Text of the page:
I've always considered apples to be strictly a fall and winter fruit. Who wants a boring old granny smith when there are strawberries, cantaloupes, and nectarines to be had? But then last summer I had my first taste of rhubarb-apple pie. I loved the sweet-tart flavor combination, and how the tender pieces of apple paired with the silky rhubarb. This week, I combined the two in a conserve studded with toasted almonds and dried apricots.
The resulting jam is, quite honestly, one of the best I've ever made for this column. Thick, silky, and speckled with tiny chunks of blueberries, it has a pronounced maple flavor and is lightly scented with star anise, cinnamon, and vanilla.
Made from distilled rose petals, rose water has a distinctive floral flavor. It is a common ingredient in many countries, including Turkey, Iran, India, and France. While it looks innocent enough in the bottle, it packs a serious punch and a little goes a long way. It can be used in both savory and sweet dishes, but I especially love it paired with spring produce like berries and rhubarb.
I look forward to rhubarb's first appearance at the supermarket as much as my husband looks forward to opening day at Citi Field. Both are signs that the cold months are behind us and spring is finally here in full force. But as much as I adore rhubarb's tart taste, I find that all too often it's overshadowed by other flavors like blueberry, raspberry, and—most often—strawberry. This week, I set out to create a jam that would reverse the usual strawberry-rhubarb ratio and put rhubarb in the driver's seat.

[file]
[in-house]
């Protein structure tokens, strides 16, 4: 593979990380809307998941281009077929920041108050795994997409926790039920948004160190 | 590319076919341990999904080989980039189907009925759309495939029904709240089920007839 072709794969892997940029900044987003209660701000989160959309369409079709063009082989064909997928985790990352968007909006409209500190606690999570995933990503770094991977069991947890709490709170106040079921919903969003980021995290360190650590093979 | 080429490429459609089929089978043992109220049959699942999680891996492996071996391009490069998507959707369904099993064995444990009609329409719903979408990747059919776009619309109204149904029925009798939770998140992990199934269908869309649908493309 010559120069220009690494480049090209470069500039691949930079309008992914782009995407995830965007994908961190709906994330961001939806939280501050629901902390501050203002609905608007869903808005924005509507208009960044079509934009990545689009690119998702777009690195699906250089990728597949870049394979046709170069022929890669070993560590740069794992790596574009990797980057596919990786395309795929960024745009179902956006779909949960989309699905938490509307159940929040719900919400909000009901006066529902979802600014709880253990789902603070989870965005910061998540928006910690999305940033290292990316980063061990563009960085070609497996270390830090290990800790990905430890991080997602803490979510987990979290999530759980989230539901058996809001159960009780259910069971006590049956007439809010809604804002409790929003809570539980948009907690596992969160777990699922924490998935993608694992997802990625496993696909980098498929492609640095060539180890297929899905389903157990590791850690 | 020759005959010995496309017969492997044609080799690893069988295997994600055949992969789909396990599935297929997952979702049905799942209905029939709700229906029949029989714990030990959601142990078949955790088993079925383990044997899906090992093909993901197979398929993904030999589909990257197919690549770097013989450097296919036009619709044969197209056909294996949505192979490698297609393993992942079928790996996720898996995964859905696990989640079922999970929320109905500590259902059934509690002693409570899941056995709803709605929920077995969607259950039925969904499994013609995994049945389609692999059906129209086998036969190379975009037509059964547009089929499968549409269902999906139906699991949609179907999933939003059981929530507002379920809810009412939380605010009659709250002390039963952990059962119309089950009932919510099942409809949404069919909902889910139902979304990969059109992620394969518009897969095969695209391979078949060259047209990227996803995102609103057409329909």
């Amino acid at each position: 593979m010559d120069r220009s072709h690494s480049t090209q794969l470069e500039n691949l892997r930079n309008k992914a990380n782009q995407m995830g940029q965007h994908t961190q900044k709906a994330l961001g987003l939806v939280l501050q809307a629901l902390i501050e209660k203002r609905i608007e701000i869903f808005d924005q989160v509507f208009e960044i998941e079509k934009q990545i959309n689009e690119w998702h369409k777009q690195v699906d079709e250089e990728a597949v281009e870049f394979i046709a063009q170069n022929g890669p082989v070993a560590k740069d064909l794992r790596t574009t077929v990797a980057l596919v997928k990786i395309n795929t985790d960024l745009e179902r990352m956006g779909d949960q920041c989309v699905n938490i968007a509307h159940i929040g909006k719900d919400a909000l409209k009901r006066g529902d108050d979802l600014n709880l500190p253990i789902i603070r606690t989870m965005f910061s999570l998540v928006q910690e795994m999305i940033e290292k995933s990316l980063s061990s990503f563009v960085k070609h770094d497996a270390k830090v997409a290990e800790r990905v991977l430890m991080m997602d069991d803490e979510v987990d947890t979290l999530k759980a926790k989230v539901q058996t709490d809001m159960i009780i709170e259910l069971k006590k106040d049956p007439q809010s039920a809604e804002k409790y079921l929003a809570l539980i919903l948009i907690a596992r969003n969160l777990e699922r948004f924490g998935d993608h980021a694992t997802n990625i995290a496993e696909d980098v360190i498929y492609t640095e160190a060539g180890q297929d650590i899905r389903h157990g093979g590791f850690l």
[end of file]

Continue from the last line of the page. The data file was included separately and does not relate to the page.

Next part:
Even though they are readily available year round, for some reason I think of carrots as a spring vegetable. Maybe it's that their lively orange hue makes me think of regrowth and rejuvenation, or maybe it's just because they remind me of the Easter bunny. For whatever reason, every year when the warm weather finally hits, I find myself craving carrot cake.
If you're planning to serve grilled or roasted lamb for Easter dinner, skip the neon green, store-bought mint jelly and whip up this simple homemade version. Mildly sweet and pleasingly tart, it bursts with fresh mint flavor.
I've always loved kiwi fruit, if for no other reason than that they taste intensely tropical and they are in season in the dead of winter. Their fuzzy skin, succulent flesh, and parrot-green hue are always a welcome alternative to the usual roster of apples, oranges, and bananas. Because they are so juicy, kiwis also make great jam—especially when paired with complimentary flavors.
It wasn't until I met my husband that I experienced the pleasure of eating a fleshy, ripe mango cut straight from the core, juice dribbling down my chin. This recipe condenses all those delicious mango flavors into a bright, not-too-sweet jam.
Until pie replaces pancakes, I'll have to make do with this jam. Filled with tart Granny Smith apples, juicy raisins, cinnamon, nutmeg, ginger, and a healthy shot of dark rum, it tastes exactly like my favorite holiday apple pie. It's insanely good on cornbread and pretty darn delicious on plain old toast, too.
"No self-respecting bubbe would be caught dead with a store-bought latke mix." Manischewitz (left), homemade (center), Gefen (right). [Photographs: Lucy Baker] I think we can all agree that boxed mixes for latkes are completely unnecessary. If you can't grate a couple of potatoes and an onion, beat in an egg, add a few tablespoons of flour (or matzo meal), and fry the mixture in a skillet, then you don't have much business being in the kitchen. But latke mixes do exist, and each year around Hanukkah they begin to pop up on grocery store shelves alongside bottles of sweet Kedem wine and mesh bags of chocolate gelt. Last weekend I made a trip out to a kosher grocery store on...